A Semester at the International Women’s Air and Space Museum


The International Women’s Air and Space Museum (IWASM), located inside Burke Lakefront Airport, is a hidden gem that adds to the richness of the city of Cleveland. I completed my internship there this past spring semester. This museum accomplishes an overwhelming feat by having information and exhibits on over 6000 women from the aviation and aerospace fields. Located in a public airport, the museum cannot charge for admission, and so they rely on membership fees and contributions from patrons. The exhibits are located throughout the first floor of the airport, such as pilots’ handmade dresses, planes and the first soda machine in space. During my time at the museum, I met many great people, including staff, volunteers and trustees. The museum has three employees, Heather, the executive director; Katie, the operations manager; and Mike, the collections manager. At the museum, I was the collections intern, and I would come in two days a week, usually around thirteen to fourteen hours a week.

My main project was organizing the collection of Helen Sammon, a former board member who passed away in 2016. A member of the Lake Erie Chapter of the Ninety-Nines, a group of originally 99 female pilots started in 1929 that has expanded to many different chapters around the world as stated on their website, she lived an extensive life. Meeting the extraordinary pilot, Arlene Davis, inspired Helen to become a pilot. Helen also served as the scrapbook chairman for the Lake Erie Chapter of the 99s, and she documented meetings and events of the 99s, IWASM events and her own travels. Therefore, photographs she took herself comprised the majority of the fourteen boxes of her possessions. As I went through these boxes, I had to decide which items to keep for the museum’s collection. Then, I accessioned these items by filling out accession cards to categorize her possessions. Next, I picked out which items to include in an exhibit on Helen’s life. After working on her collection for four months, I felt as if I knew Helen by seeing all of her accomplishments and adventures captured through her photographs.

Many different aspects of Helen’s life are displayed in her exhibit. I decided the layout of the items. Her dedication to aviation is shown through her multiple awards, such as her Powder Puff Derby certificate commemorating her participation in the 28thannual all women air race, Lifetime Membership Award from the 99s, Women in Aviation 1929-1989 Oil Candle, and photos of her with her Pilot of the Year Award for 1989 and Homecoming Queen at the 99s North Central Section Fall Meeting. As an ambassador for the museum, Helen met many people in the aviation and aerospace fields, including authors and aviatrixes, CarolAnn Garrat and Julie Clark, John Glenn and astronaut Sunita Williams. To celebrate her travels, I included a picture from her trip to China in 2007.

In addition to working as a collections intern, I also gained experience installing exhibits. A few times a year, IWASM has an event called A Slice of History, a dinner where they have a guest speaker come to the museum to discuss a historic event. The first exhibit I helped put up was for Stephanie Johnson, Delta Air Lines’ first African American Female Captain and February’s guest speaker. The exhibit included her flight jacket as well as a biography and personal photos. I glued down the three photographs, biography and Slice of History paper to film core with a spray adhesive. Then, I had to cut the pictures from the film core. Finally, I put the jacket on the mannequin. This exhibit went up in January, and it came down in March. I also helped install April’s Slice of History exhibit for Sarah Rickman. As explained on the Slice of History advertisement, she is the historian for the Women Airforce Service Pilots (WASP), women who served as test pilots, ferry pilots, instructors and target towers during World War II. The five books she wrote that the museum has in its library collection became the main focus of her exhibit.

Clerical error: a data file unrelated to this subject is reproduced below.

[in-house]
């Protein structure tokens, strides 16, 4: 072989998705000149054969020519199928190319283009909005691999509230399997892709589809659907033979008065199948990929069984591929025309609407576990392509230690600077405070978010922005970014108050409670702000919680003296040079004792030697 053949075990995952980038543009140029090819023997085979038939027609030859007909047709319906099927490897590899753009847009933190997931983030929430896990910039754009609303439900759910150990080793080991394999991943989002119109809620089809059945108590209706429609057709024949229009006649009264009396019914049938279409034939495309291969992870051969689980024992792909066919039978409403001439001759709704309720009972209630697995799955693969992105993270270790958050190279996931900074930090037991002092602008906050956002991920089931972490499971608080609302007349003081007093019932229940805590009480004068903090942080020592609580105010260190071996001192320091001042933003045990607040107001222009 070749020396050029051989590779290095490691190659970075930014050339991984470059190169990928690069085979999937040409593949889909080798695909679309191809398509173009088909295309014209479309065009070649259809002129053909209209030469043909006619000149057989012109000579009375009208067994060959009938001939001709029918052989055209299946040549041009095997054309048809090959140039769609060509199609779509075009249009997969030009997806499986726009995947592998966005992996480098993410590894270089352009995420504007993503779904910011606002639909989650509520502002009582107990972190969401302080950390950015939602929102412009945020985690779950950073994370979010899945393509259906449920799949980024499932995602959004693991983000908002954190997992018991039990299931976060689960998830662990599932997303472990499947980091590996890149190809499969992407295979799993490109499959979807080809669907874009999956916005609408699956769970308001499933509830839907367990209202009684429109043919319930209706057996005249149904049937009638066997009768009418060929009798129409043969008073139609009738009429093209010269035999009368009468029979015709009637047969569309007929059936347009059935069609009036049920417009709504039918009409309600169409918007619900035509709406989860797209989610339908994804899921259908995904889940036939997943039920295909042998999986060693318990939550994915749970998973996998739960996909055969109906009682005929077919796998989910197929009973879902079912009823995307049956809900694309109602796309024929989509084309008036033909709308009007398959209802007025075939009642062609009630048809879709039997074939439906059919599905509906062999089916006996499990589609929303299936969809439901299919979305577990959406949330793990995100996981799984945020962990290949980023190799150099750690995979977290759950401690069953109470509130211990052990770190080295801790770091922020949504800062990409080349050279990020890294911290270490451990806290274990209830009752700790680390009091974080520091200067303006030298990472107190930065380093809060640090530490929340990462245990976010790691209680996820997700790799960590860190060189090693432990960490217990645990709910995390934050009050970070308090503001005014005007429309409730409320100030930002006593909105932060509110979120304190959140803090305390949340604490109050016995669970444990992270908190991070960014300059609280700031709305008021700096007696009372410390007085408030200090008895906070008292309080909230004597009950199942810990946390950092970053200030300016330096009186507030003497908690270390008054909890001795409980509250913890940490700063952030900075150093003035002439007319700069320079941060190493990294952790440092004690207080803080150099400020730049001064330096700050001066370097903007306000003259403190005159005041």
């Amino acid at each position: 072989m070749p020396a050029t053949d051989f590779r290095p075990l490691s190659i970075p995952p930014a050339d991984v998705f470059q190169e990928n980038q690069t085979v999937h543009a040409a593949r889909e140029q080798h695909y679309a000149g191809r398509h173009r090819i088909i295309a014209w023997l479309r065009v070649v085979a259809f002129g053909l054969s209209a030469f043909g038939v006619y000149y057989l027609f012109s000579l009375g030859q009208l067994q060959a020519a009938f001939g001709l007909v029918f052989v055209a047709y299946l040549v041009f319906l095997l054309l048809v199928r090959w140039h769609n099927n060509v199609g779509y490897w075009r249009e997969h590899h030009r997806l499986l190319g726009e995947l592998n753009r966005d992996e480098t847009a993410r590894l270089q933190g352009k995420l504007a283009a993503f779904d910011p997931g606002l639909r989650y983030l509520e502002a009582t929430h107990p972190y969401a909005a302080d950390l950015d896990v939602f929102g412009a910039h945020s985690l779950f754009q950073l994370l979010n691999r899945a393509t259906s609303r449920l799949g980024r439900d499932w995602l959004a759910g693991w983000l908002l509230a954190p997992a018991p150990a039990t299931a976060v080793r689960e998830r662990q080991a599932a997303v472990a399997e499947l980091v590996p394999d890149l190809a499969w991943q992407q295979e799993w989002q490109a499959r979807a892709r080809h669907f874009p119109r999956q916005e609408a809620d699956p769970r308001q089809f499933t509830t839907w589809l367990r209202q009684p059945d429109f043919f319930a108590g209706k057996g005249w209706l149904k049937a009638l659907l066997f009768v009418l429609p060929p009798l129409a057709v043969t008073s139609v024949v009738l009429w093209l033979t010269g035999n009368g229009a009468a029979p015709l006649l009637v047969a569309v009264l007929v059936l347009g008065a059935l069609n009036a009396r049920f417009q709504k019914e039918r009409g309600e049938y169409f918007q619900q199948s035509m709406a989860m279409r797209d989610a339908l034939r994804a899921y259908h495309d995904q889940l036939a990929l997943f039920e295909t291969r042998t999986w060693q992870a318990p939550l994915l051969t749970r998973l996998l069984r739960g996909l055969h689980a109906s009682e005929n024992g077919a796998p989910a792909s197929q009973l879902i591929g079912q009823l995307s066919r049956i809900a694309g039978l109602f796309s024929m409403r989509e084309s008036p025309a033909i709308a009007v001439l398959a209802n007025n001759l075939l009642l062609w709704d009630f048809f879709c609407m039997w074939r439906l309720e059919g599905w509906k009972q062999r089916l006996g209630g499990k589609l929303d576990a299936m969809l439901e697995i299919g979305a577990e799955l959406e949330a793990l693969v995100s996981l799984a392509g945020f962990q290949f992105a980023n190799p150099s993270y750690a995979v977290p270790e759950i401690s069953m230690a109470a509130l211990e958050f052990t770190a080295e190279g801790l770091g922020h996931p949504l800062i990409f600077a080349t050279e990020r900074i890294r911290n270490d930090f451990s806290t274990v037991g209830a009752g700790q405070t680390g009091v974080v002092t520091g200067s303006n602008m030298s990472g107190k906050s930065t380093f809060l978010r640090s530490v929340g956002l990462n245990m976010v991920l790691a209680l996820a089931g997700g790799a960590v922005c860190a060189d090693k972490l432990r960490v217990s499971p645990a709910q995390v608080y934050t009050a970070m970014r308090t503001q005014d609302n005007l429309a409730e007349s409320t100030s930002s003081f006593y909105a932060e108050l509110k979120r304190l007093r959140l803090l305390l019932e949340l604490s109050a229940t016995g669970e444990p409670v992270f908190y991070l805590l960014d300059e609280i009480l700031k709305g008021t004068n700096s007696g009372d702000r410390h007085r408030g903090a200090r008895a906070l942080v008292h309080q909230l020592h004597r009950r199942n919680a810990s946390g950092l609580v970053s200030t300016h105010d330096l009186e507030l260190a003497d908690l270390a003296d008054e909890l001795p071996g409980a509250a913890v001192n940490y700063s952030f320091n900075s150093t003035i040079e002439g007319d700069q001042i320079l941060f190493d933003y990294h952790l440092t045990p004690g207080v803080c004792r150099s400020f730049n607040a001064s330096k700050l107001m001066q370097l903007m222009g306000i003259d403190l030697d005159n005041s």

I also contributed to a permanent exhibit. Julia Holmberg, a pilot in training, sewed her own dress based on the first plane she flew solo in, a J3 Piper Cub. According to her biography in the exhibit, she overcame societal pressures to follow her passion of obtaining her pilot’s license. She now wants to be a role model for younger girls who want to become pilots. This exhibit includes a biography on Julia, pictures of her plane, childhood and her in her dress, as well as the dress itself. The hardest part of this exhibit was getting the petticoat and dress on the full body mannequin because the mannequin had broad shoulders. Lastly, the dress had to be ironed to polish up the exhibit.

Currently, I am finishing up the labeling of Helen’s collection. A label goes on each item kept in the museum’s collection. On each label, I write the accession number and the individual collection the item belongs to. I hope to volunteer at the museum this summer to continue gaining beneficial experience and working with the incredible staff of IWASM.

Helen’s exhibit shown with the glass door open to avoid glare
The stack of Helen’s accession cards
February’s Slice of History exhibit on Stephanie Johnson
April’s Slice of History exhibit on Sarah Rickman
Julia Holmberg’s exhibit with the dress she sewed based off the J3 Piper Cub